On this Saturday morning following the Casada crisis, a friend wrote in to ask me how come so many incumbent members of the legislature continue to be re-elected. It’s a good question, and it’s true that in a typical year there’s isn’t much turnover as House and Senate elections come and go.
I’m thinking there are several reasons why the same people tend to get re-elected, some good reasons and others not so much. The positive reason is that, in truth, most members do a good job consistently consistently over time. In those cases, it’s proper and right that voters in their home districts (the ones who keep up, anyway) reward them on Primary and Election Days with another term. On the other hand, some in the legislature seem to make a point of staying ‘below the radar’ and never getting into the spotlight, for either policy or partisan reasons; some of these, in turn, either never get challenged at re-election time or their voters just don’t pay attention, or both. This condition is not so positive and sometimes can lead to mischief, arrogance, and even corruption.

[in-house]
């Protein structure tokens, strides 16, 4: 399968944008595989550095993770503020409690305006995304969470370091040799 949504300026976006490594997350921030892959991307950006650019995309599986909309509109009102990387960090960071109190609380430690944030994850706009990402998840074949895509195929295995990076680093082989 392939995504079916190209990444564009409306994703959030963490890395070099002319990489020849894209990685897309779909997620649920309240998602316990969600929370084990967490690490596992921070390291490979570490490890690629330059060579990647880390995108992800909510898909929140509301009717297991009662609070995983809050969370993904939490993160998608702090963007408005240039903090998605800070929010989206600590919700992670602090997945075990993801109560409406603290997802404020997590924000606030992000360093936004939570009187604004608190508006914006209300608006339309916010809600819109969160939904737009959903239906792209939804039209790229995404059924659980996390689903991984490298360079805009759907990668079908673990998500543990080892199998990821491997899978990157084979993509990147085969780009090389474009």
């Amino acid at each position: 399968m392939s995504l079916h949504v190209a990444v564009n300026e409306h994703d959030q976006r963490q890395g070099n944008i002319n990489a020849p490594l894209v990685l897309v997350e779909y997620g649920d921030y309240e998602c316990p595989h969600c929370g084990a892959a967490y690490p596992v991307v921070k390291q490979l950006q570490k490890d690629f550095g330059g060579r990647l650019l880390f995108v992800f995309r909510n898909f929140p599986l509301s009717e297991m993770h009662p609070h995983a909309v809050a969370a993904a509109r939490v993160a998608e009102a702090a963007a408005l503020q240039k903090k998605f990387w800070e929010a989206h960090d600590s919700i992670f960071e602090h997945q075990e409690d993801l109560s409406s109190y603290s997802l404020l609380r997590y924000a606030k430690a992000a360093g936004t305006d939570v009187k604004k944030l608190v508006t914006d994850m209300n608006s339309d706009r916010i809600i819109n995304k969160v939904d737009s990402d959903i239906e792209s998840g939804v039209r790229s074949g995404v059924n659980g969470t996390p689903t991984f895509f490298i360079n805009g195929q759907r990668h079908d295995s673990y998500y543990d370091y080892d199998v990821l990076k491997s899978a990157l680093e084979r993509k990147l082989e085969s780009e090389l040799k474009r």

Most voters are reasonable and tolerant, but there is also a limit to tolerance of bad behavior. That line doesn’t get crossed often, but it has been crossed in the current General Assembly by Casada and his crowd. A lot of people in government have power, but some can’t handle it with fairness and grace that leadership requires.
What we all need next are more good elections - meaning, where more citizens stay tuned in and stay alert to the arrogance of a supermajority, and where everyone votes when the time comes..